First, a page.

Sent to us by Diane Benjamin
T.C. Williams High School may be best known outside the Washington, D.C. area as the setting for the Denzel Washington movie Remember the Titans (ironically filmed here at the former Shamrock Middle School), but it is winning more than football games these days. In 2010, the U.S. Department of Education named T.C. Williams a “persistently lowest achieving school” because it was in the bottom 5% of standardized test performance among Virginia schools with similar demographics. Since then, T.C. Williams has transformed itself by focusing on building relationships between counselors and at-risk students, resulting in substantial increases in graduation rates:
“Officials used corresponding federal dollars to create a more personal environment in one of Virginia’s largest schools. Extra counselors were hired, bringing caseloads down to a 1:170 ratio, compared with about 1:400 nationally. And the administration was restructured so that each grade level has a dean, four counselors, a social worker and an administrative assistant who stay with the class for all four years. A specialized academy was created for students learning English.
Graduation rates improved, especially for minorities. For African Americans, the on-time graduation rate grew from 79 percent to 88 percent between 2010 and 2013, and for Hispanics it grew from 69 percent to 80 percent, according to state calculations.”
T.C. Williams, which has 3200 students across two campuses, is the only public high school in the city of Alexandria. About half of its students qualify for free or reduced price lunch. The high-touch mentoring approach the school adopted provides the kind of advocacy for high-risk children that middle class families routinely provide. On the other hand, some people might worry that too much help to graduate might sap students’ ability to function after high school.
“If a lot is done for them, they won’t know how to do things for themselves when they no longer have those resources,” said Shaun Harper, an associate professor at the University of Pennsylvania whose research focuses on success and minority men. He cited the example of student athletes, some of whom struggle to open a checking account or get a job after college.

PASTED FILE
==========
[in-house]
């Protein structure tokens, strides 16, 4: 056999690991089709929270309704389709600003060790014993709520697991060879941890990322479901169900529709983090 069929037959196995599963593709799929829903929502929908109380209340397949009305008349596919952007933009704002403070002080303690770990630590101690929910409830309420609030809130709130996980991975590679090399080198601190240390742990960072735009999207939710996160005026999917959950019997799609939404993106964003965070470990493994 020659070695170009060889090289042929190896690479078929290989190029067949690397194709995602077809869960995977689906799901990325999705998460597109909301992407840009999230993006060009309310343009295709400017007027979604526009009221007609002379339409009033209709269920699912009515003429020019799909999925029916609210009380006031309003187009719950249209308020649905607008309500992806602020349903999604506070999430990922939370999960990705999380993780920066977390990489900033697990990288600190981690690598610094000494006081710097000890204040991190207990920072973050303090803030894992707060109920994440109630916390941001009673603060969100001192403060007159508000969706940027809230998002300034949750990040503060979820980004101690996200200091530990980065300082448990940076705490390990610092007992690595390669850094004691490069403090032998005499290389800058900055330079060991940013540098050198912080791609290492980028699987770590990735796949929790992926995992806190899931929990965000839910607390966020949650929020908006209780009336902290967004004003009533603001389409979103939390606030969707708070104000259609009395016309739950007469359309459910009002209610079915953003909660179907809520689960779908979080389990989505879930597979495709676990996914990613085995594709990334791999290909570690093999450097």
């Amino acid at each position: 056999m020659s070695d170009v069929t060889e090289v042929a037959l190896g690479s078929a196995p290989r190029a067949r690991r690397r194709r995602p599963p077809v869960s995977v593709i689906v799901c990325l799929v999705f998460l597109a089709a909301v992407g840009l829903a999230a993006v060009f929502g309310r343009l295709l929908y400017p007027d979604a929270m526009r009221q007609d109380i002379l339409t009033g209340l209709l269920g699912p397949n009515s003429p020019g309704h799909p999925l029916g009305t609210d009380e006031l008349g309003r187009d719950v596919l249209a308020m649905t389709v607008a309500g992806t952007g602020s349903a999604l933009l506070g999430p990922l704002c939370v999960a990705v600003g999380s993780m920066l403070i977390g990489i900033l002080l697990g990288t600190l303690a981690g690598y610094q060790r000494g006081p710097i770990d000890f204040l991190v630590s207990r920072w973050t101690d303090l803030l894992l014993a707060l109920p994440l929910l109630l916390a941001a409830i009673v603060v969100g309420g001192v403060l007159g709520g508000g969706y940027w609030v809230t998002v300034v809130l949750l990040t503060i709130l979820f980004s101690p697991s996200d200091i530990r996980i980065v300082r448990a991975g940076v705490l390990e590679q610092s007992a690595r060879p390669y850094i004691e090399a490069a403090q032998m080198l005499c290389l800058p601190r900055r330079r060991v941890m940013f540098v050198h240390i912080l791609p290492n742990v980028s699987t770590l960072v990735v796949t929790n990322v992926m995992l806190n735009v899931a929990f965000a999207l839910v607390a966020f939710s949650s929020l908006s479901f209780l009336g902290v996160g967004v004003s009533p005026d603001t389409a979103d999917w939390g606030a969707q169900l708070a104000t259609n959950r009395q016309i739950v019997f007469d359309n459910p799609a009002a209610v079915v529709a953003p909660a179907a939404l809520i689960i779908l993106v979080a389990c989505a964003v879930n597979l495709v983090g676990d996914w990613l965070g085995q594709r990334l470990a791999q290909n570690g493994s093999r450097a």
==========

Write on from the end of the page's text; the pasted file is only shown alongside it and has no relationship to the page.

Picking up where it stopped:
[Principal] Maxey echoed that concern. “Do we do too much? Absolutely we do too much. But what’s the alternative? Let them fail? That’s not going to help anyone.”
Advocates described a shift in thinking in American high schools from one of personal to shared responsibility, a trend fueled by federal accountability measures.
It used to be, “if kids can’t manage their credits and can’t get themselves to school, that’s not our role, that’s their role,” said Robert Balfanz, director of the Everyone Graduates Center at Johns Hopkins University. Now, more people are talking about the high social costs of dropping out, he said.
Surely the personal intervention that T.C. Williams provides makes more sense than one more partially-deployed central office program, or administrators walking through classrooms playing “teacher gotcha” because a classroom discussion doesn’t match the lesson plan binder. In truth, high school graduation has never solely been about a student’s personal responsibility. Fifteen, sixteen, and seventeen year olds have always needed someone to provide a backstop of structure, a shoulder to cry on, and also a swift kick in the rear end, depending on the situation. T.C. Williams is doing what it takes to make sure that adolescents are not penalized for life because there is not an adult to provide that kind of safety net. No community can afford to walk away from these kids.
Could DeKalb do this if it wanted to? Absolutely.
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By Michael Alison Chandler, The Washington Post, 13 June 2014
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